When it comes to growth, better may prove to be the enemy of the good
The US fiscal stimulus will boost US growth to the point of driving it to dangerous, but still distant, heights. Bringing it down gently from there will be a difficult task for US monetary policy. The natural slowing of the European cycle and the consolidation of growth in the emerging sphere can thus continue, subject to twin conditions: the absence of any excessive tightening by the Federal Reserve and of an all-out trade war. These two risks do not seem imminent, however, and a “reasonable” optimism still seems to be in order.
The US fiscal plan comes at a particularly bad time, temporarily boosting economic growth already at the top of its cycle.
Although the fiscal stimulus is not likely to boost potential growth, it is prompting us to revise US growth upwards, to just under the 3% mark, in 2018 and 2019. This is higher than the US potential growth rate, estimated at 1.8%, and could drive the unemployment rate down towards 3.5% by end-2019, well below the Fed’s estimate of a full employment rate of 4.5%. While inflation is not threatening to pick up very sharply, the Fed’s monetary tightening will speed up. The US Central Bank will have the difficult task of guiding the economy towards a soft landing in 2020 and beyond by gradually eliminating its monetary easing measures. The new Fed chairman, Jerome Powell, will seek to implement a balanced policy designed to ward off any overheating and achieve its inflation targets. The Fed will need to show extreme virtuosity and an acute sense of proportion to avoid premature rate rises that could stifle growth on the one hand, and on the other, rises that come too late, and which could lead to a cycle of overheating and recession.
In the Eurozone, the recovery phase, accompanied by its share of nice surprises, is now behind us and the economy is settling into its growth phase.
The sometimes disappointing findings of the surveys are not flagging up a cyclical reversal, but its natural slowdown. They reflect nothing more than expectations adapting to reality. The confidence of economic agents has become more consistent on the strength of developments in the real economy. The strength of the fundamentals suggests further sustained growth rates, of close to 2.4% in 2018 and 2.1% in 2019, with no significant pick-up in inflation. There is thus no threat of a monetary emergency and the ECB’s monetary policy should very gradually become less accommodative.
The emerging world should see stable growth of around 4.7% in 2018 – satisfactory without setting pulses racing.
The main source of improvement in the growth outlook is still exports, which until now have grown at a fairly sustained rate. Stronger global growth and exports could (at last) prompt some emerging firms to b more willing to consider investing, creating the conditions for a slight pick-up in some emerging countries, (but not in China).
What are the main threats likely to derail the natural slowing of the European cycle and disrupt growth consolidation in the emerging world? The risks are all American, namely the dosage of US monetary tightening and its impact on the markets, and President Donald Trump’s hawkish trade policy.
Steering US monetary policy will be a tough task, but a sharp tightening does not seem on the cards, because there is no pressing need to contain over-strong inflation. After precisely worrying about a return of inflation, US rates seem to be entering a consolidation phase: the pick-up on nominal growth seems “digestible”. Eurozone rates, for their part are edging towards a very gradual increase, despite the ECB’s tapering of Quantitative Easing and expectations of a (very modest) rise in inflation .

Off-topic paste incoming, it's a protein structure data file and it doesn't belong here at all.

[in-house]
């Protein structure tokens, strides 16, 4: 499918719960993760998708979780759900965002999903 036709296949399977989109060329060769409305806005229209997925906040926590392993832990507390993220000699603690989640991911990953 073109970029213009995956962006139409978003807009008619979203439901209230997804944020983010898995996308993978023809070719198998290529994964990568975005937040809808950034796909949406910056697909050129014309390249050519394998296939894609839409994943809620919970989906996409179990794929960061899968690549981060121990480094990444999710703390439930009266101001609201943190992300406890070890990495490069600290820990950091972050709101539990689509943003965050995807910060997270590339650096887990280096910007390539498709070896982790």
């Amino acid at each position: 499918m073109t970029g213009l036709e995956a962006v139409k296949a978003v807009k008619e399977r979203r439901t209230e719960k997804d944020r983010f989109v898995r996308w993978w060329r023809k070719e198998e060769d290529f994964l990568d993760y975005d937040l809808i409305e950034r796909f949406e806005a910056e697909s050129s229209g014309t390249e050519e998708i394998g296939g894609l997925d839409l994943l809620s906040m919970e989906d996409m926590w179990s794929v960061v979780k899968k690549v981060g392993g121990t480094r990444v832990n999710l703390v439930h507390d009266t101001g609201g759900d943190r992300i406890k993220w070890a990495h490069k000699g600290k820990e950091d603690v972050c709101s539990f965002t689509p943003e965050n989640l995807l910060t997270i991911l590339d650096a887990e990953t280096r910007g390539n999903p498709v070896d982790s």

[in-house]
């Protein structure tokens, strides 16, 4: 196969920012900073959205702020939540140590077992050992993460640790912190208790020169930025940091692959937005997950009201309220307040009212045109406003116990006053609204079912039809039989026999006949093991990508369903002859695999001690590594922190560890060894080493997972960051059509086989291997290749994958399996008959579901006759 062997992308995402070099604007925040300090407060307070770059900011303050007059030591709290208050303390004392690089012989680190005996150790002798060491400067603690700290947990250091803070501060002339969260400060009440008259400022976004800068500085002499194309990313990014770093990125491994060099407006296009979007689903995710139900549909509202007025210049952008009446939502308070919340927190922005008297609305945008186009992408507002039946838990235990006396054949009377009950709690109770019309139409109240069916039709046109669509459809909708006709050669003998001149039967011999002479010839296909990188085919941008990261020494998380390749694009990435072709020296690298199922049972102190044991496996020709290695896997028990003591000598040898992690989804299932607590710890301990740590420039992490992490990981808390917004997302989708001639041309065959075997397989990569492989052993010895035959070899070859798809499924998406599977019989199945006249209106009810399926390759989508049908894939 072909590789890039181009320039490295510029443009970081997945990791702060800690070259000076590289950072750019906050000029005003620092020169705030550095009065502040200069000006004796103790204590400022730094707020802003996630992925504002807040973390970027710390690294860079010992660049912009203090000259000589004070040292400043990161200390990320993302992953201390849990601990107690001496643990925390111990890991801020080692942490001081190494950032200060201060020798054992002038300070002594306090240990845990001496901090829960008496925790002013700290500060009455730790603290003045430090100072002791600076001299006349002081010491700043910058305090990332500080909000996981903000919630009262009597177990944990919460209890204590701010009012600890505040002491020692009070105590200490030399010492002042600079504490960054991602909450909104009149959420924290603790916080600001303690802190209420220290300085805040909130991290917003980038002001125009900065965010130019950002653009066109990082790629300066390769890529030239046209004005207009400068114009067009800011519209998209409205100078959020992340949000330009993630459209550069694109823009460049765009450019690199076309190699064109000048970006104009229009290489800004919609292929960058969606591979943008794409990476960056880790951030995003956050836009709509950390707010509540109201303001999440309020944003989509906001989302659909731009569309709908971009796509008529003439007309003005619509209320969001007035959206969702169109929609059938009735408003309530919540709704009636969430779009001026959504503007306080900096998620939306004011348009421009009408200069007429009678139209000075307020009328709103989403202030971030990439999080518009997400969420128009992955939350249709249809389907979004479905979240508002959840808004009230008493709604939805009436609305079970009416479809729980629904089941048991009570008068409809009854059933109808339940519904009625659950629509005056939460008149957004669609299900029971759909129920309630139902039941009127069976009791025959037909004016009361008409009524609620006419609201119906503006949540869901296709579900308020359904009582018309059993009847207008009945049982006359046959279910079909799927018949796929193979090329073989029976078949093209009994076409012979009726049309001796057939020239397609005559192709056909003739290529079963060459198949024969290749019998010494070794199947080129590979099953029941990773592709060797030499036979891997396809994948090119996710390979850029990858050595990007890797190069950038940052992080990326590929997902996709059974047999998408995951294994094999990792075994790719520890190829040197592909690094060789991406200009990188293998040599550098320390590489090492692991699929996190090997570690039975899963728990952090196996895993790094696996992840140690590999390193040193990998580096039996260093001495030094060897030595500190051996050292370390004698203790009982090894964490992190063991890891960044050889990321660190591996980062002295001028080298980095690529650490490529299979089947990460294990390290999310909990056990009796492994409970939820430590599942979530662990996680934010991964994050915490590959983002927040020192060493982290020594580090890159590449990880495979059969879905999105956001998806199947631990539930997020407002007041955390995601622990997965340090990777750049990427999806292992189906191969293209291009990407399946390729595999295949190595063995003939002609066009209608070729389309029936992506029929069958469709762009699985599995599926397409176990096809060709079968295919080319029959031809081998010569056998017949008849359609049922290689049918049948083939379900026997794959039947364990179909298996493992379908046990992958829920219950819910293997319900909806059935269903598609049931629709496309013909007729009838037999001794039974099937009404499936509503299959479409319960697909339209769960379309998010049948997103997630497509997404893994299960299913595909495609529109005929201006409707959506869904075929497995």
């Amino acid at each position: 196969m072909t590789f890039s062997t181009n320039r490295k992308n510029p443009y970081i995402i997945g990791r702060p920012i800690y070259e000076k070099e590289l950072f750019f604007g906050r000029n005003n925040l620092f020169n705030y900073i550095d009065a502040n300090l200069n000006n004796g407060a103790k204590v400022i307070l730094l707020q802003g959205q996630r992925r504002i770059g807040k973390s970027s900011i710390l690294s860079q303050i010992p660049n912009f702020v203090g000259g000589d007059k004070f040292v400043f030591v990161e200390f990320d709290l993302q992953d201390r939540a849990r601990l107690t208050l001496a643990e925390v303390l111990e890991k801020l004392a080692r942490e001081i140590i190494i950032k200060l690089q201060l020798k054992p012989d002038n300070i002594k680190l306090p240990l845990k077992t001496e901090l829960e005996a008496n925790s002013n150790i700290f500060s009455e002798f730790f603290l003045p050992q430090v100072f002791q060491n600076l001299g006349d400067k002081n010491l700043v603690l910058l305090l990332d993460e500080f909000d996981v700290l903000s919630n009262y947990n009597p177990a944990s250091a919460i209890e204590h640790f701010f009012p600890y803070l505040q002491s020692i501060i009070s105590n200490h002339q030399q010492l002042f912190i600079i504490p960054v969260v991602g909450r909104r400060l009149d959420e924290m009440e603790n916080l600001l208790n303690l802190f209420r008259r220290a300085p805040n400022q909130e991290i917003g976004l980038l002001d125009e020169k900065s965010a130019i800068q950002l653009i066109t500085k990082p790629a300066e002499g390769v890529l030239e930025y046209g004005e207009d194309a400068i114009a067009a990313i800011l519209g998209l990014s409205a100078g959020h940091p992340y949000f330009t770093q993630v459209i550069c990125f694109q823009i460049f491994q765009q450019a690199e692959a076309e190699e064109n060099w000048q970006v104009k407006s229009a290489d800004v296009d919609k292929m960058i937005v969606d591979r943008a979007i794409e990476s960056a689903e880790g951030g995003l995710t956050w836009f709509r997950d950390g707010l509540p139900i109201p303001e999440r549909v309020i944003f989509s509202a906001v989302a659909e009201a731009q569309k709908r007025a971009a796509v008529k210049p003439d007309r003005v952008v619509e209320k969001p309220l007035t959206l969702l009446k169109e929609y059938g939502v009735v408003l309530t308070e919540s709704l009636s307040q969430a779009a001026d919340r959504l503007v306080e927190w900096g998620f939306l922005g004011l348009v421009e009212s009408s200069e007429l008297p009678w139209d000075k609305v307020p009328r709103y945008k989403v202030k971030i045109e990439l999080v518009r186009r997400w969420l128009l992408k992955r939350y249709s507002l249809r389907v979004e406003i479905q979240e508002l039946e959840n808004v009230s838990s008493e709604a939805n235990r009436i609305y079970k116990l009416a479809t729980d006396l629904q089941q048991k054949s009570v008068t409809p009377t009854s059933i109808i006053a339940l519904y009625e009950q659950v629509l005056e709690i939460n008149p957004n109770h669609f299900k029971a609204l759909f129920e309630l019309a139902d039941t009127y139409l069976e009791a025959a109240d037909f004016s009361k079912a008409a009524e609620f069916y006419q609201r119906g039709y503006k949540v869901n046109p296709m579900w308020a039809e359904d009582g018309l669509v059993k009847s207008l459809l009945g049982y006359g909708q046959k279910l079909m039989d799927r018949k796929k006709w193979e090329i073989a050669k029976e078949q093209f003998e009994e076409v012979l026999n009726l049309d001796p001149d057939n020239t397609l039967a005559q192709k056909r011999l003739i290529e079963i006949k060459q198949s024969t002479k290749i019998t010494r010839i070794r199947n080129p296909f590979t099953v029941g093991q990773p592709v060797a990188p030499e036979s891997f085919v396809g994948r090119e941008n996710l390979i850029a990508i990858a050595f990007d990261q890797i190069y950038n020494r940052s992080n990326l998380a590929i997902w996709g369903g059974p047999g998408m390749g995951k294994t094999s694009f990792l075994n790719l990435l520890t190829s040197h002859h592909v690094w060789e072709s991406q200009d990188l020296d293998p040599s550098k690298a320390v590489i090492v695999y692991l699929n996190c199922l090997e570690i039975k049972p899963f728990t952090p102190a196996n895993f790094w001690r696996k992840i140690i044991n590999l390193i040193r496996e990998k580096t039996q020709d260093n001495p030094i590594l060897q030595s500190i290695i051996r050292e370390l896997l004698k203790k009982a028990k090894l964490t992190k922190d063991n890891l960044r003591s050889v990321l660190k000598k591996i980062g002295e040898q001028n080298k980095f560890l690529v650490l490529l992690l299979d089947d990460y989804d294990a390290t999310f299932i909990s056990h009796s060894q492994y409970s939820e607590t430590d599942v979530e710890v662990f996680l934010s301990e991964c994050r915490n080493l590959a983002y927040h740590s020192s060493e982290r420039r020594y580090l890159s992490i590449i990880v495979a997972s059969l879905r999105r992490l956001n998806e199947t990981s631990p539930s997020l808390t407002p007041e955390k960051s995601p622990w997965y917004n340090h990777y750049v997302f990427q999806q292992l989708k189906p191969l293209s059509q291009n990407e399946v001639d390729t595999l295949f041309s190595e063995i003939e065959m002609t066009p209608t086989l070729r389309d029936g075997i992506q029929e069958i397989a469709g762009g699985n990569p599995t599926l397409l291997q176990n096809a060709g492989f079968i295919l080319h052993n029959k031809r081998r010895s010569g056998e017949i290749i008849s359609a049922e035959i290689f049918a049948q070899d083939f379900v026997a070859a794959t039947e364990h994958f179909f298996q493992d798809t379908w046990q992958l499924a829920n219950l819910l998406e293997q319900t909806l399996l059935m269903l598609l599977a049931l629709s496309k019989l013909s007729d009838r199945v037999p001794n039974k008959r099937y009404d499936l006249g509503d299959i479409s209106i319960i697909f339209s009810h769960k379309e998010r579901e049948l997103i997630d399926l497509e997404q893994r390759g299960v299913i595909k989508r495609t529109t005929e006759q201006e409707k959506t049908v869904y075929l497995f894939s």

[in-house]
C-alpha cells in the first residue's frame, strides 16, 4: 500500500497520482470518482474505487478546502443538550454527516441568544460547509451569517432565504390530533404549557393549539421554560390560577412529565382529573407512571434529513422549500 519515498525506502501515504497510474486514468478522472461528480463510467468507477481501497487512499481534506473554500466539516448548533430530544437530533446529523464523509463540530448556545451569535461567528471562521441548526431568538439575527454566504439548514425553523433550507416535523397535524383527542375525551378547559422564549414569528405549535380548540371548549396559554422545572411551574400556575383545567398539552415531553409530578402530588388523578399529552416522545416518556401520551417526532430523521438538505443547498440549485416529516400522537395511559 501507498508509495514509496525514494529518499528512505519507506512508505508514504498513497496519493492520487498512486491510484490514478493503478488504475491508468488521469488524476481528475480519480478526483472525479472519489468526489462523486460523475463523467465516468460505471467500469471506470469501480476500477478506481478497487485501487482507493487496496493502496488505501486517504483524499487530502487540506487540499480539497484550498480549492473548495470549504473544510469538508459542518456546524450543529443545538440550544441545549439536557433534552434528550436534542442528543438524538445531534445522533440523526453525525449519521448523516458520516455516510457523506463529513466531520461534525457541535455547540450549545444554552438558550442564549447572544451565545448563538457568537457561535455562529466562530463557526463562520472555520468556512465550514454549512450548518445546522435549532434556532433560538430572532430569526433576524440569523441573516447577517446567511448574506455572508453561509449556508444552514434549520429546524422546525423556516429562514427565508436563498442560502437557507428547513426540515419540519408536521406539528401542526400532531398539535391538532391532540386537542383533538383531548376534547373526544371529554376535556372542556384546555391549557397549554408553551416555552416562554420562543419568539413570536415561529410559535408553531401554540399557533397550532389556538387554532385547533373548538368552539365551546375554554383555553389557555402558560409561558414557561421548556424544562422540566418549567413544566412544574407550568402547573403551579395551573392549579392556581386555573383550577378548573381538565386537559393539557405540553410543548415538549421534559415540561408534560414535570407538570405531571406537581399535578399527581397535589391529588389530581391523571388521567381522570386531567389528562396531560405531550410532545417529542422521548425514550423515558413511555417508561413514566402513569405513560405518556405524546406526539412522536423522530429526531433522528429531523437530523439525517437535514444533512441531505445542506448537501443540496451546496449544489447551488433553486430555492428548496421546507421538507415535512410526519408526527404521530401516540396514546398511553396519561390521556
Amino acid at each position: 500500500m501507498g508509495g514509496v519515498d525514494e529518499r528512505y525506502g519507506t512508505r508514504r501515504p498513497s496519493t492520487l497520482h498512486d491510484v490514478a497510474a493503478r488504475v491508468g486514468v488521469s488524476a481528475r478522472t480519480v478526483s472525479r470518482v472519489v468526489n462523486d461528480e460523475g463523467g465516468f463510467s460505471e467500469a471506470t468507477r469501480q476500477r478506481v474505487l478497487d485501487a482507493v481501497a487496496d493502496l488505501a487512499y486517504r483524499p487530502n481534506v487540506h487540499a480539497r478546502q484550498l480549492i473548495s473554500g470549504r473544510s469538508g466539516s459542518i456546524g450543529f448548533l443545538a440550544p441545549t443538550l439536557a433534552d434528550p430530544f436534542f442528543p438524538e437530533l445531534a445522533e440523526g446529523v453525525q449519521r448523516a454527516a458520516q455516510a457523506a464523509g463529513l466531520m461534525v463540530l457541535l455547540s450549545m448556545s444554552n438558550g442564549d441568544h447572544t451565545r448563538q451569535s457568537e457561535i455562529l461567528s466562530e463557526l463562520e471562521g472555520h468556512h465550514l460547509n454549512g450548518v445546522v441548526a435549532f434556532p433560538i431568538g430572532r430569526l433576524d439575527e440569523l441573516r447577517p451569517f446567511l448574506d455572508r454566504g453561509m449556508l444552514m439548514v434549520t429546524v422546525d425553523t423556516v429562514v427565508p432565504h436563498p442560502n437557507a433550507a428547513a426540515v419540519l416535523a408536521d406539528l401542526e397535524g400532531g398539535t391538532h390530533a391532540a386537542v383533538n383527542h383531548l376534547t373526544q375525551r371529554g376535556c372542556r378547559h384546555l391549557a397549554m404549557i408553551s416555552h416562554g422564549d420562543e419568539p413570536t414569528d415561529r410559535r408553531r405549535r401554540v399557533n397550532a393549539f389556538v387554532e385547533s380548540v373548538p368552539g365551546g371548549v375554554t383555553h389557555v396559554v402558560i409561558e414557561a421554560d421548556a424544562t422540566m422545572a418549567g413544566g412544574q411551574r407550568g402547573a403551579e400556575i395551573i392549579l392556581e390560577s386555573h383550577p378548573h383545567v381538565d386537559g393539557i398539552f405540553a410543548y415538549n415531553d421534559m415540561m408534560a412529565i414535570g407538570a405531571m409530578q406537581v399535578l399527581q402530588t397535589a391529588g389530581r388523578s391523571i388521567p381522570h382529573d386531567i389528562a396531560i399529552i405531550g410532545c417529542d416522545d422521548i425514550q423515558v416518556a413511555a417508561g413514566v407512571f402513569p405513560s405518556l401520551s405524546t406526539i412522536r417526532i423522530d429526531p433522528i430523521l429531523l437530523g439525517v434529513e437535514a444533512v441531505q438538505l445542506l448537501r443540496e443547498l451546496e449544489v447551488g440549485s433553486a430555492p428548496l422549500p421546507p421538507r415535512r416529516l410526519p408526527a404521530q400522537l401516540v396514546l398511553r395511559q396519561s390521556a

And what about President Trump’s variable geometry protectionism? At this stage, it would be premature to embark on an hazardous calculation of the economic impact of the tariff increases he has announced, which involve temporary exemptions, in particular. It is easy to understand the intentions and the virtually exclusive target by looking at a few numbers, which, although sketchy, say a great deal about US foreign trade. The trade deficit in goods and services reached 566 billion dollars in 2017, or close to 3% of GDP and the highest deficit since 2008. While trade in services saw a surplus of 244 billion dollars, trade in goods ran a deficit of 810 billion dollars. The largest contributor to the US trade deficit is, obviously, China, with a US deficit of 375 billion dollars – way ahead of Mexico (71 billion), Japan (69 billion) and Germany (64 billion). Moreover, the deficit is concentrated on a small number of significant products such as cars, which generate a quarter of the trade deficit. Note in passing that the US is the second biggest export market for the German automotive sector. It is easy to imagine the difficulty of coming up with a joint, offensive strategy on the part of the European Union. We should, therefore, expect that any retaliation measures are likely to be used sparingly to avoid triggering a trade war and darken growth prospects, especially in the Eurozone. China, for its part, has responded with tough talk but so far limited action. Other reprisals than those announced so far (and amounting to only 3 billion dollars’ worth of US exports) are possible, of course. Some 19% of Chinese exports go to the US and correspond to 3.6% of its GDP. China’s trade surplus with the US accounts for 63.5% of its total surplus. China is likely, therefore, not to react excessively as it would have a lot to lose right now if a trade war with the US were to break out.
The risk of an imminent, all-out trade seems limited. On the other hand, escalating protectionism is currently the greatest pitfall facing the global economy.
For more information, consult our scenario : World - Macroeconomic Scenario for 2018-2019: When it comes to growth, better may prove to be the enemy of good – 4 April 2018